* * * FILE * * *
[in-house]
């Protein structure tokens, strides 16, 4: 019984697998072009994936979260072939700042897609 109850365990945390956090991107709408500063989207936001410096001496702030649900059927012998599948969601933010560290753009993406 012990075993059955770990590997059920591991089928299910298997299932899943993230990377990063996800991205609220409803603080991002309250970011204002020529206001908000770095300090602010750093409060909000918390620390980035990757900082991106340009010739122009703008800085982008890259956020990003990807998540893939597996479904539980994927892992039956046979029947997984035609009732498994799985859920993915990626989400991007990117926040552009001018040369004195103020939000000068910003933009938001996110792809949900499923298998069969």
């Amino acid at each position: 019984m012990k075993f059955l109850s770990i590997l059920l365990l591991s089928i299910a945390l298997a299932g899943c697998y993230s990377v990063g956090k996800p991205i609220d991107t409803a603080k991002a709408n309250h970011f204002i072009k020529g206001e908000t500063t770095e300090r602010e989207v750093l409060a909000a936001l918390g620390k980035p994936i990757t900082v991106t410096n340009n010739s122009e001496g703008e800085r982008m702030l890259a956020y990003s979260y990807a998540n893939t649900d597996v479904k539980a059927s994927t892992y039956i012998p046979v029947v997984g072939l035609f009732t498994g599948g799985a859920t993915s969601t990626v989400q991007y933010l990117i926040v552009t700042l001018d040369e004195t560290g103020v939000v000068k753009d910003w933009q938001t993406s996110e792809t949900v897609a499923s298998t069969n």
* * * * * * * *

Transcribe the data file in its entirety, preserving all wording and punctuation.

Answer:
[in-house]
């Protein structure tokens, strides 16, 4: 019984697998072009994936979260072939700042897609 109850365990945390956090991107709408500063989207936001410096001496702030649900059927012998599948969601933010560290753009993406 012990075993059955770990590997059920591991089928299910298997299932899943993230990377990063996800991205609220409803603080991002309250970011204002020529206001908000770095300090602010750093409060909000918390620390980035990757900082991106340009010739122009703008800085982008890259956020990003990807998540893939597996479904539980994927892992039956046979029947997984035609009732498994799985859920993915990626989400991007990117926040552009001018040369004195103020939000000068910003933009938001996110792809949900499923298998069969």
């Amino acid at each position: 019984m012990k075993f059955l109850s770990i590997l059920l365990l591991s089928i299910a945390l298997a299932g899943c697998y993230s990377v990063g956090k996800p991205i609220d991107t409803a603080k991002a709408n309250h970011f204002i072009k020529g206001e908000t500063t770095e300090r602010e989207v750093l409060a909000a936001l918390g620390k980035p994936i990757t900082v991106t410096n340009n010739s122009e001496g703008e800085r982008m702030l890259a956020y990003s979260y990807a998540n893939t649900d597996v479904k539980a059927s994927t892992y039956i012998p046979v029947v997984g072939l035609f009732t498994g599948g799985a859920t993915s969601t990626v989400q991007y933010l990117i926040v552009t700042l001018d040369e004195t560290g103020v939000v000068k753009d910003w933009q938001t993406s996110e792809t949900v897609a499923s298998t069969n």